# [Numpy-discussion] BigInteger equivalent in numpy

Sun Jun 7 04:40:43 CDT 2009

```Hi,

int64 and float seem to work for the stderr calculation. Now, the
calculation of the p-value causes an underflow.

File "C:\Python26\lib\site-packages\scipy\stats\distributions.py", line 2829,in _cdf
return special.stdtr(df, x)
FloatingPointError: underflow encountered in stdtr

It seems that the error occurs in scipy.special.stdtr(df, x) if df =
array([13412]) and x = array([61.88071696]).

>>> from scipy import special
>>> import numpy
>>> df = numpy.array([13412])
>>> x = numpy,array([61.88071696])
>>> special.stdtr(df,x)
array([ 1.])
>>> numpy.seterr(all="raise")
>>> special.stdtr(df,x)
Traceback (most recent call last):
File "<stdin>", line 1, in <module>
FloatingPointError: underflow encountered in stdtr

So, is there another function or datatype that can handle this?

Besides, the overlow in stderr calculation caused nan as result value
whereas the underflow in p-value calculation eventually leads to 0.0
(returned by linregress) which is somewhat inconsistent. And in the
latter case, tricky to identify as an error.

kind regards
robert

josef.pktd@gmail.com schrieb:
> On Thu, Jun 4, 2009 at 8:19 AM, wierob <wierob83@googlemail.com> wrote:
>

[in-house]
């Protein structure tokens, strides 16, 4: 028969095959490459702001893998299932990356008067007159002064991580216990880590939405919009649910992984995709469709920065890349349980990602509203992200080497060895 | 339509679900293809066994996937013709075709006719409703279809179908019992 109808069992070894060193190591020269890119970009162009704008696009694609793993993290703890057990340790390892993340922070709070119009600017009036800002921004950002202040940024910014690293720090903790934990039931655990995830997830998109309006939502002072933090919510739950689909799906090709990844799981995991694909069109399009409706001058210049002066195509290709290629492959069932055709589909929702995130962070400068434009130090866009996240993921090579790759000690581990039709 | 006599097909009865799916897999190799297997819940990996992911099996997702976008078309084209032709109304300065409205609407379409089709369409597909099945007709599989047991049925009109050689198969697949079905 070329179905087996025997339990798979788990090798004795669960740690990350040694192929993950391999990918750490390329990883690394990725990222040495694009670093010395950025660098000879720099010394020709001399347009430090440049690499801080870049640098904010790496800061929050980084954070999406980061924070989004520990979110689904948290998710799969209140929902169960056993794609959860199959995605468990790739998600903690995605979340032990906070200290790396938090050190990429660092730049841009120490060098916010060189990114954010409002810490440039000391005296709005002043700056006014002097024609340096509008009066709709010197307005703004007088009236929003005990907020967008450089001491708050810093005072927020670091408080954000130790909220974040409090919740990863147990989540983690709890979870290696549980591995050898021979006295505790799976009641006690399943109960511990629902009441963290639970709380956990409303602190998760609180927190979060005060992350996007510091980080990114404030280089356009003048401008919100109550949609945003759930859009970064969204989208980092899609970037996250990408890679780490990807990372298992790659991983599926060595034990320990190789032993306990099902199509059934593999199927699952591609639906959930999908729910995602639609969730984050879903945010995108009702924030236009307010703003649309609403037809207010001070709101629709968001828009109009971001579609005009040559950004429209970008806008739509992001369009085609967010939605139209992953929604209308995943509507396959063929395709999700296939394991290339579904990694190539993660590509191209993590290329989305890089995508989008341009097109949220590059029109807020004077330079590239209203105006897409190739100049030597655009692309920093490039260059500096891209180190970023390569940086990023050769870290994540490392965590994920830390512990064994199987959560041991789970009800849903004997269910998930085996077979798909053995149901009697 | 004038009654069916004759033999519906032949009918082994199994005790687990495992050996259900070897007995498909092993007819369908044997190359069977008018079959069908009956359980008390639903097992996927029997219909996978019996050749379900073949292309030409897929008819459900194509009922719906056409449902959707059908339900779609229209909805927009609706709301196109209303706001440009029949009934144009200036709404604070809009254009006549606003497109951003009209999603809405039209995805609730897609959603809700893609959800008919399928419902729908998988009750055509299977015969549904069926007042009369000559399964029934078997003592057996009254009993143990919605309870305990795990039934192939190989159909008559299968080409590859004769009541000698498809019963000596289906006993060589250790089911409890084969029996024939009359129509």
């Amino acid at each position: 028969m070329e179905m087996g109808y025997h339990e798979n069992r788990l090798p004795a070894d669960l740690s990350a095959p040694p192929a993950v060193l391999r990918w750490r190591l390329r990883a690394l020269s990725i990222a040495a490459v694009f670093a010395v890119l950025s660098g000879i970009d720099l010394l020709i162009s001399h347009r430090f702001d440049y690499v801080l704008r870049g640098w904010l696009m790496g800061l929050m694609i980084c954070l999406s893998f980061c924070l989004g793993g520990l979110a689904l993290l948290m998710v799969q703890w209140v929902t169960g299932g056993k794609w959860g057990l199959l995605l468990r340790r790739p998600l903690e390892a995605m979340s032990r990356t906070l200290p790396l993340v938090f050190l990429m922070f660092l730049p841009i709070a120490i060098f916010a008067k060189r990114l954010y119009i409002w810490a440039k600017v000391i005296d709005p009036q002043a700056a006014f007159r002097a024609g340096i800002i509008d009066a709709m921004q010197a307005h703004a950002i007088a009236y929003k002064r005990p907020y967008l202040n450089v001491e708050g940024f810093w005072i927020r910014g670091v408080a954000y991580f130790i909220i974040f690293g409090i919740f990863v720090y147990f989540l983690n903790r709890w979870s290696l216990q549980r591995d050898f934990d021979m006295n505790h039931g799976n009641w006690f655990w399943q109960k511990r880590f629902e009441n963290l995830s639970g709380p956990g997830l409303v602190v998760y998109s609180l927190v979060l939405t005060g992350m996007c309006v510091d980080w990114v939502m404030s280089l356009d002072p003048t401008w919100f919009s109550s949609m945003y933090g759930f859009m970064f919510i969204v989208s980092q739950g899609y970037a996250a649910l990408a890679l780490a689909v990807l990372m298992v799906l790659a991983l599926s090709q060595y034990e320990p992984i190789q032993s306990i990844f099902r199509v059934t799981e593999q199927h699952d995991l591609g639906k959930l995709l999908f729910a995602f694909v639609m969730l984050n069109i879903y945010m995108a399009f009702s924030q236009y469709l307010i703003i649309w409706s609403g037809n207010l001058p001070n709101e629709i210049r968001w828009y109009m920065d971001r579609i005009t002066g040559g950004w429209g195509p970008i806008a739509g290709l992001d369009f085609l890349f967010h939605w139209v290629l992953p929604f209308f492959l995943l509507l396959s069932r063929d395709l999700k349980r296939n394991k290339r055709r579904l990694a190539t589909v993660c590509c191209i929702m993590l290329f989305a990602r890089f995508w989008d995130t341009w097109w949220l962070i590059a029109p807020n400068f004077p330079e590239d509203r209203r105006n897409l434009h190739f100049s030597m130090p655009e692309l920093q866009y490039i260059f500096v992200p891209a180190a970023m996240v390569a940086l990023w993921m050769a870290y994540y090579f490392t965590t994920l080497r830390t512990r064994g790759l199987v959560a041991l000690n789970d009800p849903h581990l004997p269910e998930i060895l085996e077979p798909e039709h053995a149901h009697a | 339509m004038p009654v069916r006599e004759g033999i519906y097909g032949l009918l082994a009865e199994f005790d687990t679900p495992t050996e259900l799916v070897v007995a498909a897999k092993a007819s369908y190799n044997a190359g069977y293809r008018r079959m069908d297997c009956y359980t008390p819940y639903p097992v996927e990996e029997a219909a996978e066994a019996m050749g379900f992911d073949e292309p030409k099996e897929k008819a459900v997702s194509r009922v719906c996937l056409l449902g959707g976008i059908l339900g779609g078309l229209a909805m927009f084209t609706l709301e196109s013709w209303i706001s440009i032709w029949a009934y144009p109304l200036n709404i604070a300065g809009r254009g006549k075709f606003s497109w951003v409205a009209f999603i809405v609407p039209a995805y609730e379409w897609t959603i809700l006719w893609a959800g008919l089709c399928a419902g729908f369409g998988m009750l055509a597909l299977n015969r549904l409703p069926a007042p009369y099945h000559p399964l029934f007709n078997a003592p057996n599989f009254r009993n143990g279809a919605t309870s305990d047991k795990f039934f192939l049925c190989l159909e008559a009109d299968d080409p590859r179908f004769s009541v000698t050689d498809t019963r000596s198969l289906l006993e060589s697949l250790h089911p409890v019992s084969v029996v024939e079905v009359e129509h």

>> Hi,
>>
>> is there a BigInteger equivalent in numpy? The largest integer type I
>> wound was dtype int64.
>>
>> I'm using stats.linregress to perform a regression analysis. The return
>> stderr was nan because stas.ss(...) returned a negative number due to an
>> overflow. Setting dtype to int64 for my input data seems to fix this.
>> But what if my data does not fit in int64?
>>
>> Since Python's long type can hold large data I tried to convert my input
>> to long but it gets converted to int64 in numpy.
>>
>>
>
> you could try to use floats. stats.ss does the calculation in the same
> type as the input.
> If you convert your input data to floating point you will not get an
> overflow, but floating point precision instead.
>
> Note during the last bugfix, I also changed the implementation of
> stats.linregress and now (0.7.1 and later) it doesn't use stats.ss
> anymore, instead it uses np.cov which always uses floats.
> Also, if you are using an older version there was a mistake in the
> stderr calculations, http://projects.scipy.org/scipy/ticket/874
>
> Josef
>
>
>> kind regards
>> robert
>>
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```